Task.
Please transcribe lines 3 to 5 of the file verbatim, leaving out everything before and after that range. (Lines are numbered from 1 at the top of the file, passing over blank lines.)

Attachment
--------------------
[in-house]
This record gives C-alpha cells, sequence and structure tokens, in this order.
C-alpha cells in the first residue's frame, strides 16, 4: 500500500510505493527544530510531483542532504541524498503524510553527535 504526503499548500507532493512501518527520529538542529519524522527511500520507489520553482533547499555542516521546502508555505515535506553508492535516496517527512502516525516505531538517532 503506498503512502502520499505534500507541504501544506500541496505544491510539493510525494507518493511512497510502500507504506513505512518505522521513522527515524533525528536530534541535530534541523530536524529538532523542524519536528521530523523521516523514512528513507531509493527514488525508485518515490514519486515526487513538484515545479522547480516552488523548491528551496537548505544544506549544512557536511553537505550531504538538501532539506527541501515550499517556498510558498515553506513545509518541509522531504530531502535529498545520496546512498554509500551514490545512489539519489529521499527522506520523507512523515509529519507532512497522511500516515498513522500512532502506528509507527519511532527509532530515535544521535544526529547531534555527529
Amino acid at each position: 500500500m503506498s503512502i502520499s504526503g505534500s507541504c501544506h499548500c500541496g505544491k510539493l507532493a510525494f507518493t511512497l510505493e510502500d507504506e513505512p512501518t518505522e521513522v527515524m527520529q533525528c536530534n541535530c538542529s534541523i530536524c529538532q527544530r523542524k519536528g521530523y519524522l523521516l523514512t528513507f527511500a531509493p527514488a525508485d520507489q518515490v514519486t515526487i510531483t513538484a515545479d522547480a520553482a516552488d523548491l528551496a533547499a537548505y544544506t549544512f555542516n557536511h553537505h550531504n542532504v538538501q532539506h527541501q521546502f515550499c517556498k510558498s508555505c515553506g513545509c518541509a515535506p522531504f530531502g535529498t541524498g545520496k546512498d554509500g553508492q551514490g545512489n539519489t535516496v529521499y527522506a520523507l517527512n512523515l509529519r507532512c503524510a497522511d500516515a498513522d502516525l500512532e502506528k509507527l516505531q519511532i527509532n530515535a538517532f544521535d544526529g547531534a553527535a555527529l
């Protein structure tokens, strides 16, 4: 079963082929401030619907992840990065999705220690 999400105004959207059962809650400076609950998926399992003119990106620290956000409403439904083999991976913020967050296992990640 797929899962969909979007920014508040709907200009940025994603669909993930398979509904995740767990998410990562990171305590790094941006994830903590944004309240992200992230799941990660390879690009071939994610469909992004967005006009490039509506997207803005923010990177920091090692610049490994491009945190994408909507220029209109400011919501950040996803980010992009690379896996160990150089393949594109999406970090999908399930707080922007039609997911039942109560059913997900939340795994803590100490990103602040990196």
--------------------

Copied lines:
C-alpha cells in the first residue's frame, strides 16, 4: 500500500510505493527544530510531483542532504541524498503524510553527535 504526503499548500507532493512501518527520529538542529519524522527511500520507489520553482533547499555542516521546502508555505515535506553508492535516496517527512502516525516505531538517532 503506498503512502502520499505534500507541504501544506500541496505544491510539493510525494507518493511512497510502500507504506513505512518505522521513522527515524533525528536530534541535530534541523530536524529538532523542524519536528521530523523521516523514512528513507531509493527514488525508485518515490514519486515526487513538484515545479522547480516552488523548491528551496537548505544544506549544512557536511553537505550531504538538501532539506527541501515550499517556498510558498515553506513545509518541509522531504530531502535529498545520496546512498554509500551514490545512489539519489529521499527522506520523507512523515509529519507532512497522511500516515498513522500512532502506528509507527519511532527509532530515535544521535544526529547531534555527529
Amino acid at each position: 500500500m503506498s503512502i502520499s504526503g505534500s507541504c501544506h499548500c500541496g505544491k510539493l507532493a510525494f507518493t511512497l510505493e510502500d507504506e513505512p512501518t518505522e521513522v527515524m527520529q533525528c536530534n541535530c538542529s534541523i530536524c529538532q527544530r523542524k519536528g521530523y519524522l523521516l523514512t528513507f527511500a531509493p527514488a525508485d520507489q518515490v514519486t515526487i510531483t513538484a515545479d522547480a520553482a516552488d523548491l528551496a533547499a537548505y544544506t549544512f555542516n557536511h553537505h550531504n542532504v538538501q532539506h527541501q521546502f515550499c517556498k510558498s508555505c515553506g513545509c518541509a515535506p522531504f530531502g535529498t541524498g545520496k546512498d554509500g553508492q551514490g545512489n539519489t535516496v529521499y527522506a520523507l517527512n512523515l509529519r507532512c503524510a497522511d500516515a498513522d502516525l500512532e502506528k509507527l516505531q519511532i527509532n530515535a538517532f544521535d544526529g547531534a553527535a555527529l
């Protein structure tokens, strides 16, 4: 079963082929401030619907992840990065999705220690 999400105004959207059962809650400076609950998926399992003119990106620290956000409403439904083999991976913020967050296992990640 797929899962969909979007920014508040709907200009940025994603669909993930398979509904995740767990998410990562990171305590790094941006994830903590944004309240992200992230799941990660390879690009071939994610469909992004967005006009490039509506997207803005923010990177920091090692610049490994491009945190994408909507220029209109400011919501950040996803980010992009690379896996160990150089393949594109999406970090999908399930707080922007039609997911039942109560059913997900939340795994803590100490990103602040990196």